Quake 3... er... kwaak3

Quake has been a regular fixture in our mobile GPU benchmarking suite, and likewise we ran it on the MSM8660. It's starting to show its age however, as we've quickly gone from virtually unplayable framerates a little over a year ago to hitting the 60 FPS framerate cap on virtually every newish SoC.

That said, it's still worth using to demonstrate performance gains, even if it isn't entirely representative of what game engines will look like going forward. 

Quake 3

Here we can see just how obvious that framerate cap is by looking at the clustering of results right around 55-60 FPS. The cap on Qualcomm's MDP is a precise 60 Hz, but the cap on Hummingbird and others is around 56.

There's a significant jump from Adreno 200 to 205 of 2.9x, though it's likely we're capped on the Inspire 4G. I'd have numbers from the myTouch 4G as well, but it's impossible to get console to come up since the search button has been repurposed as the "Genius" button. Now I remember why I got stuck on that phone. 

3DMark Mobile 2010

3DMark Mobile by Rightware is a new one for us. We've used Rightware's newer mobile GPU benchmark, Basemark, for some time now, but encountered instability on the MDP and MSM8660 and couldn't get test runs to complete and produce useable results. In addition there was some missing geometry and textures that we felt invalidated some runs.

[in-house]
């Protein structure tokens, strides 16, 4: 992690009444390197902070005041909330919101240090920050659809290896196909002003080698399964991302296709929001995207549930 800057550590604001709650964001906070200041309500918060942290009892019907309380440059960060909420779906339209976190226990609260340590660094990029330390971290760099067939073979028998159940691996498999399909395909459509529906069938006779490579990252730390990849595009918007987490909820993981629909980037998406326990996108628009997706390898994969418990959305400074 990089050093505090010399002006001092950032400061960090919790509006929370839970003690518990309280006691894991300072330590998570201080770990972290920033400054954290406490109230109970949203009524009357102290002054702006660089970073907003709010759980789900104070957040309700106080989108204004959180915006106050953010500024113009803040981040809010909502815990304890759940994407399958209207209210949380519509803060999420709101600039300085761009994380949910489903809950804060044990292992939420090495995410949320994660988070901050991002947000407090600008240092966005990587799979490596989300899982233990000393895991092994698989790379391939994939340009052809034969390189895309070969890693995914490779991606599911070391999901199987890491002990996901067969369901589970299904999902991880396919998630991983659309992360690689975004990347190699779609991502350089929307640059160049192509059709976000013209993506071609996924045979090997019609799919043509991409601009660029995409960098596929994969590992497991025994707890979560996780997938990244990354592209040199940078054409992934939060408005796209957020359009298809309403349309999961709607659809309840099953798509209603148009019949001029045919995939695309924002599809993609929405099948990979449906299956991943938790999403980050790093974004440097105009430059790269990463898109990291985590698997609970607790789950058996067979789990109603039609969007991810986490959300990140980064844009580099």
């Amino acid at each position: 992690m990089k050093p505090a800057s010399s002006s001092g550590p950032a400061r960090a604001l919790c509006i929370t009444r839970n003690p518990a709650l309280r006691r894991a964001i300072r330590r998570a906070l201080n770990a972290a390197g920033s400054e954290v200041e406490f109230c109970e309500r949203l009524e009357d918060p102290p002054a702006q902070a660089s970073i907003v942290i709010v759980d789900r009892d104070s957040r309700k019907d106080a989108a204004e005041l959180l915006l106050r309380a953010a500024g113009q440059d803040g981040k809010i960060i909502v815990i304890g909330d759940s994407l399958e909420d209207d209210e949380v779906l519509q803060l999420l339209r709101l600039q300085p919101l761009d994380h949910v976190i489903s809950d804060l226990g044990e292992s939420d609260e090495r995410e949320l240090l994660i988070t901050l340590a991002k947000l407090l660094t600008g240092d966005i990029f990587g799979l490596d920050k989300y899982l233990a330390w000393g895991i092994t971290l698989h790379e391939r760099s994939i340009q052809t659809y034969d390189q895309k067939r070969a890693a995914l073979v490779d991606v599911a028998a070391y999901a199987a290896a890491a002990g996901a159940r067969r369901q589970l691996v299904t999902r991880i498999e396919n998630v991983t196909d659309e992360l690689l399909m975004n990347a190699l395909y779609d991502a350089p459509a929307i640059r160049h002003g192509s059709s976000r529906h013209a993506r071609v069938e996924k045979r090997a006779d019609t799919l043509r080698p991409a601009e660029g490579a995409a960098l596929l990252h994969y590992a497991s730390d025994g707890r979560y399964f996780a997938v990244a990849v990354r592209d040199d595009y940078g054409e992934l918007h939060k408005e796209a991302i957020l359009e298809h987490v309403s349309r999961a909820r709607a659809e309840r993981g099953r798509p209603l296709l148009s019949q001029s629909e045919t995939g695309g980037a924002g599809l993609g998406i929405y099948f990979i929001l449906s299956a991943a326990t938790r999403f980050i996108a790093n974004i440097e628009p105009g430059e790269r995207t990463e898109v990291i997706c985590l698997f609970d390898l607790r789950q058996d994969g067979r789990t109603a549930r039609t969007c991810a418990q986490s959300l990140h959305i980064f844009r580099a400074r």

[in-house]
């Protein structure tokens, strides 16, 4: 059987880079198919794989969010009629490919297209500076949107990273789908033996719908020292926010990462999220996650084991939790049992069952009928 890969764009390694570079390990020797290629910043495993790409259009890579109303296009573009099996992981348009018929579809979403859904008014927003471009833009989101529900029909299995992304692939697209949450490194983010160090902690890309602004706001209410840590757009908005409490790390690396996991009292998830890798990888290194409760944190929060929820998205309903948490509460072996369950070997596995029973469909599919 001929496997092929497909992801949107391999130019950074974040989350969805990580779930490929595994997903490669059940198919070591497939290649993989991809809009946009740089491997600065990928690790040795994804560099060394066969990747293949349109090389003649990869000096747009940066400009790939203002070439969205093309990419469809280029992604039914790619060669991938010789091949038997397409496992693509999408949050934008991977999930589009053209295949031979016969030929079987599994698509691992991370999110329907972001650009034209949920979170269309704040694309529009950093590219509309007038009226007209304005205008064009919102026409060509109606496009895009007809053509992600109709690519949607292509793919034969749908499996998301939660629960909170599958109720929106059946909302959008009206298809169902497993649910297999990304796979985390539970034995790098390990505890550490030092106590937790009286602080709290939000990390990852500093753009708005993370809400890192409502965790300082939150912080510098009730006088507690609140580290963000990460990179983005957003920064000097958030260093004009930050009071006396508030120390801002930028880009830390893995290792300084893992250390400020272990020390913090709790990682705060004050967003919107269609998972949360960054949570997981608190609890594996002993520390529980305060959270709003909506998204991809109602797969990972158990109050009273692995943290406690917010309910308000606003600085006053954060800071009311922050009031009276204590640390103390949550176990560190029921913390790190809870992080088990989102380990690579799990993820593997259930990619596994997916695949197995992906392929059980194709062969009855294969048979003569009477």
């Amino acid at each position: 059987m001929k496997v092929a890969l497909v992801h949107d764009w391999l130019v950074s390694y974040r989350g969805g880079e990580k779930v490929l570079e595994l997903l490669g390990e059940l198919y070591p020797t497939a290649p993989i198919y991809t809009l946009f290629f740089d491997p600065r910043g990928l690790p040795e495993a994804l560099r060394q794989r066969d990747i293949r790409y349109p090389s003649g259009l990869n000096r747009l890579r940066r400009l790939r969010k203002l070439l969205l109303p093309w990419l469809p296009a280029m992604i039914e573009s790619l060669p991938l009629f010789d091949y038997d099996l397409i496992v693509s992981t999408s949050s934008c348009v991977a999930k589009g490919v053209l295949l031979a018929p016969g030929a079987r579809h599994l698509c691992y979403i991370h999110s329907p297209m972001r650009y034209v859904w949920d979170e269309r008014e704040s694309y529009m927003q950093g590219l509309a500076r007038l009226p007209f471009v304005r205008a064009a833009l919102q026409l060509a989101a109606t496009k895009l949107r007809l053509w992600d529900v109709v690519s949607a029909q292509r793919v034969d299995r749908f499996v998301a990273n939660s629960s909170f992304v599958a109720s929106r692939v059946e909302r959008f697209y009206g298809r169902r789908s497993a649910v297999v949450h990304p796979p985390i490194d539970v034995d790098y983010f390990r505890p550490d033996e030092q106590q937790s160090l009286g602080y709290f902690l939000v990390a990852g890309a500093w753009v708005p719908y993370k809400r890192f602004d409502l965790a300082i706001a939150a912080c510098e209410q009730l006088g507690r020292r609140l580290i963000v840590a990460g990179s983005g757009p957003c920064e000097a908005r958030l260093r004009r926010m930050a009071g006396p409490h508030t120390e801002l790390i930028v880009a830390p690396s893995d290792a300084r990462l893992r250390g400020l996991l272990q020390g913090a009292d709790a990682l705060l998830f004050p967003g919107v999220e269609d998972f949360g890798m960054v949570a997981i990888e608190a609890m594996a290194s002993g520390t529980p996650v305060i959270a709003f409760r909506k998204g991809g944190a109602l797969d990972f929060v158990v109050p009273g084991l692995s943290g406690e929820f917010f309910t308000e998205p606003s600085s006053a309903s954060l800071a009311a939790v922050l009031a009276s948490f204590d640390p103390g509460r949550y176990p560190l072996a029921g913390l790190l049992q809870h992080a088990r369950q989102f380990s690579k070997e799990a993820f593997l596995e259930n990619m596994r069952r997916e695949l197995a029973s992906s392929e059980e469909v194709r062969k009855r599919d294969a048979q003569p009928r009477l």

Qualcomm provided us an APK of 3DMark Mobile 2010 which I ran on the MDP and all the other Qualcomm SoC-packing devices I had on hand. I'm not sure whether this APK was Adreno specific like I've heard 3DMM can be, but for whatever reason it didn't want to run on any other devices on hand from any other vendors. It is useful for showing generational performance differences between Adreno 200, 205, and 220, however. 

The first test is Taiji and seems to be the more graphically demanding of the two, featuring some water pixel shading, normal mapping, and a complicated scene. 

3DMark Mobile 2010

In Taiji we can see truly generational performance differences between the three Adreno GPUs. Adreno 205 is 4.5x faster than Adreno 200, and then Adreno 220 is 2.0x faster than Adreno 205. Keep in mind we're also dealing with different clock speeds and memory architectures between those last two, however.